On Place and Space in Literature

As I was leaving work yesterday, I bumped into a friend. The sun was setting ahead of me so I couldn’t see who had called my name, but as I wheeled my bike closer, there she was, a manifestation out of the syrupy sunshine. She had just gotten off the bus, and had a book tucked under her arm: The Journals of Sylvia Plath.

We’d both read Plath’s journals as (precocious) teens living in New Zealand, but now as adults living in Cambridge, Plath’s words seem surreal as she describes the city we live in—the bridges that she biked, we do too; the river, gardens, streets, and spires have all stayed the same. It’s not just the physical that she captures in her fevered prose, but the milieu too: the antithetical nature of Cambridge as a place that cultivates extreme loneliness as well as constant connection.

It’s often said that reading is another form of travel, and it is (I’ve read so many books set in New York that I feel like I’ve been there, even though I haven’t), but there’s something about existing in a space and then reading it through the eyes of another. When I read The Goldfinch, I serendipitously finished the tome whilst in Amsterdam—suddenly Theo’s experience of the waterlogged city was heightened. I stood where he stood, felt the cold just as he had, and had the weight of The Art World hefted upon my shoulders. A.S. Byatt’s The Children’s Book was a wonderful romp in the English countryside of my imagination, but upon rereading it since moving to England, the characters were alive and real to me—existing in a space that, like my friend calling my name out of the sunset, had suddenly manifested itself as real, as true, as tangible. When I went camping in Scotland I read Harry Potter and the Deathly Hallows, and I read the ending of The Amber Spyglass sitting on the bench in Oxford’s Botanic Garden. I marvelled at the magic that’s not created by the fantastical narrative, but by place that was once only in my imagination materialising before me.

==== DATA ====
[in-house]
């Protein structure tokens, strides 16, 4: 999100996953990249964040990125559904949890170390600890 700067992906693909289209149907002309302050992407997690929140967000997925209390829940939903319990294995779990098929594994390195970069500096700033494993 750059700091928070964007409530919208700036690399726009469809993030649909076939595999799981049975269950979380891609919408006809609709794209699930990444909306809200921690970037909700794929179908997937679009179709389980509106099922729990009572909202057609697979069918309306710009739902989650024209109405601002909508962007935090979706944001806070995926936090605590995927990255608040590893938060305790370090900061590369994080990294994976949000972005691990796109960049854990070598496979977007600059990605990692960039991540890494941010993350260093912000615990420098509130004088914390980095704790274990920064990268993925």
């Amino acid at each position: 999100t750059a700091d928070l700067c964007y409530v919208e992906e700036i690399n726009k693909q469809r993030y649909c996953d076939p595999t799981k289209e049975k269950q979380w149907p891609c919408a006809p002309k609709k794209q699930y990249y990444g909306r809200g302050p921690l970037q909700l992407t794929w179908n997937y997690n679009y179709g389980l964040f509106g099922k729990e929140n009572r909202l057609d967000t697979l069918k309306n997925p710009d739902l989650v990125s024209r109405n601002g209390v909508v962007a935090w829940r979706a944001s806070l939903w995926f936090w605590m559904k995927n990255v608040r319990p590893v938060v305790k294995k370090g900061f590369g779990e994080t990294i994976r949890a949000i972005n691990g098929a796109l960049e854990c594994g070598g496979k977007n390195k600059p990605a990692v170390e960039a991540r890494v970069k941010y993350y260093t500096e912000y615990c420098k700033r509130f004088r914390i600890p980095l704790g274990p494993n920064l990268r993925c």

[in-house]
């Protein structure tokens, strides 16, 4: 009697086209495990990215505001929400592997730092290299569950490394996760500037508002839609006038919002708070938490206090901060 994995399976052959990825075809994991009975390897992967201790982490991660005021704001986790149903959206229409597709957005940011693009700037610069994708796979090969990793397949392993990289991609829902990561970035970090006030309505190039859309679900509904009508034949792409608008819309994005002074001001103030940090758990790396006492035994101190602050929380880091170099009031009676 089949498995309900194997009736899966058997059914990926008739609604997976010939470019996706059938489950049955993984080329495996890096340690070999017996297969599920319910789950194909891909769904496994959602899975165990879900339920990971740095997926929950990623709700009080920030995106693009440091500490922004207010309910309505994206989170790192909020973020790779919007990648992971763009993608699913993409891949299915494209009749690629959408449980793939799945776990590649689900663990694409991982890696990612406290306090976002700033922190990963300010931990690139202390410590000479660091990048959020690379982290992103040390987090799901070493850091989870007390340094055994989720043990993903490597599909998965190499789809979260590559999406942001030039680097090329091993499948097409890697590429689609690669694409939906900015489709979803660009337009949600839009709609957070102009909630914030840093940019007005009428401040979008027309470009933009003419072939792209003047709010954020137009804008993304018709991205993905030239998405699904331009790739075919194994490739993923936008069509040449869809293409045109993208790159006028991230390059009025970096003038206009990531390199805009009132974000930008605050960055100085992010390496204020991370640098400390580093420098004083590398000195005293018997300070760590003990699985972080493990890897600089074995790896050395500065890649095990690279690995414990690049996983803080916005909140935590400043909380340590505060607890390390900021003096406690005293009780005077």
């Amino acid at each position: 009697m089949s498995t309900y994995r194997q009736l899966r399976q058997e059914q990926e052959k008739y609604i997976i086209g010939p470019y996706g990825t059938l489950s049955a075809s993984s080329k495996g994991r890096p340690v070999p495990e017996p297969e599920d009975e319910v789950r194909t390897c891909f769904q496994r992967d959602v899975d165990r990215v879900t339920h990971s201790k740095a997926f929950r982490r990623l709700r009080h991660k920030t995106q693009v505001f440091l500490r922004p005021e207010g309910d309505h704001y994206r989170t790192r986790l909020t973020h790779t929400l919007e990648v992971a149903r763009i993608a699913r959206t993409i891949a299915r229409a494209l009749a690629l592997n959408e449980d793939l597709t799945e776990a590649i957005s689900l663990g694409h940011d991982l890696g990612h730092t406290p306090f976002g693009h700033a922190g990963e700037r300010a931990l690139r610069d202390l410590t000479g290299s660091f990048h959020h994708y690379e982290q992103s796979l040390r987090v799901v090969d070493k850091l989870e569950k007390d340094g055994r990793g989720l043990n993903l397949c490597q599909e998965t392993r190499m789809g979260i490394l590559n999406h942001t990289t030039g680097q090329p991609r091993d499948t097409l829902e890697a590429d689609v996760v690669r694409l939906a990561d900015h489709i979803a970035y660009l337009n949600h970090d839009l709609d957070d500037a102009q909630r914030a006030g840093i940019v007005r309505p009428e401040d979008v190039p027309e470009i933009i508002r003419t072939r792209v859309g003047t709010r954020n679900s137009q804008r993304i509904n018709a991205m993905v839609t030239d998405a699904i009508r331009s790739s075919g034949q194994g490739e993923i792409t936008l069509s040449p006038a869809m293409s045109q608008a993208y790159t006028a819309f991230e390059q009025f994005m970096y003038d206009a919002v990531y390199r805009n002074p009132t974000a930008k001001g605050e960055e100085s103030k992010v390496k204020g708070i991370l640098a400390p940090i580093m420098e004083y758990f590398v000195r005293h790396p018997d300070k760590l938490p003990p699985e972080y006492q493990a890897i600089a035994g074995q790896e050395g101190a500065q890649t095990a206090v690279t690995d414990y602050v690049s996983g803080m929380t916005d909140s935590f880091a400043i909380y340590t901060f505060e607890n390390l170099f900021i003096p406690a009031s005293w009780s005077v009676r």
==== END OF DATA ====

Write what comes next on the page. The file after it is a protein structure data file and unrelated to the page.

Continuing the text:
Growing up in New Zealand, it was a rare occurrence to read a book set in my hometown, but now that I’m in England, so many abstract locations have solidified. I know where Camden is, and how far it is from Kew! I know Kings Cross and Charing Cross. The literary map drawn in my mind has shifted and warped to make sense. I walk the same streets as Charles Dickens’s ghosts and Harry Potter. Take the same train as Virginia Woolf and Zadie Smith.

Now I’m longing to visit Patti Smith’s New York (will it be different to the New York in A Little Life, or Fates and Furies, or The Catcher in the Rye?), and Murakami’s Japan. In the back of my mind (and in my browsing history) I’ve been mulling over a pilgrimage to Ferrara to follow the characters in Ali Smith’s How to be Both and then onto Elio’s Lombardy from Call Me by Your Name to luxuriate in the palettes and passions of an Italian summer (cycling through the countryside, swimming in the river, eating peaches). Maybe I’ll see some of Ferrante and Forster’s Italy too. Until then I’ll let my books do the traveling, and exclaim in delight when I open a book to find it set in the place I exist.

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Note: this post was originally written for and published on Book Riot.

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2 thoughts on “On Place and Space in Literature

  1. I missed this on Book Riot but I’m glad I caught it here. I did a little pilgrimage of places mentioned in a Jonathan Franzen once, in St. Paul 😊 I’d love to do more, and England in particular. Bronte parsonage, for one.

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  2. Travelling by reading, in the mind, is so much fun. But I enjoyed my Woolf/Sackville-West- pilgrimage in London and Kent equally.
    Would love to go to Boston and Bennington and lonely Vermont country houses in the woods… Also New York, the Metropolitan Museum, and looking for antiques stores with green bells on West Tenth Street…
    E.M. Forster’s Italy is beautiful. Do it. Especially as you already have a bonus on “Maurice” by being privileged to wander around Cambridge daily!

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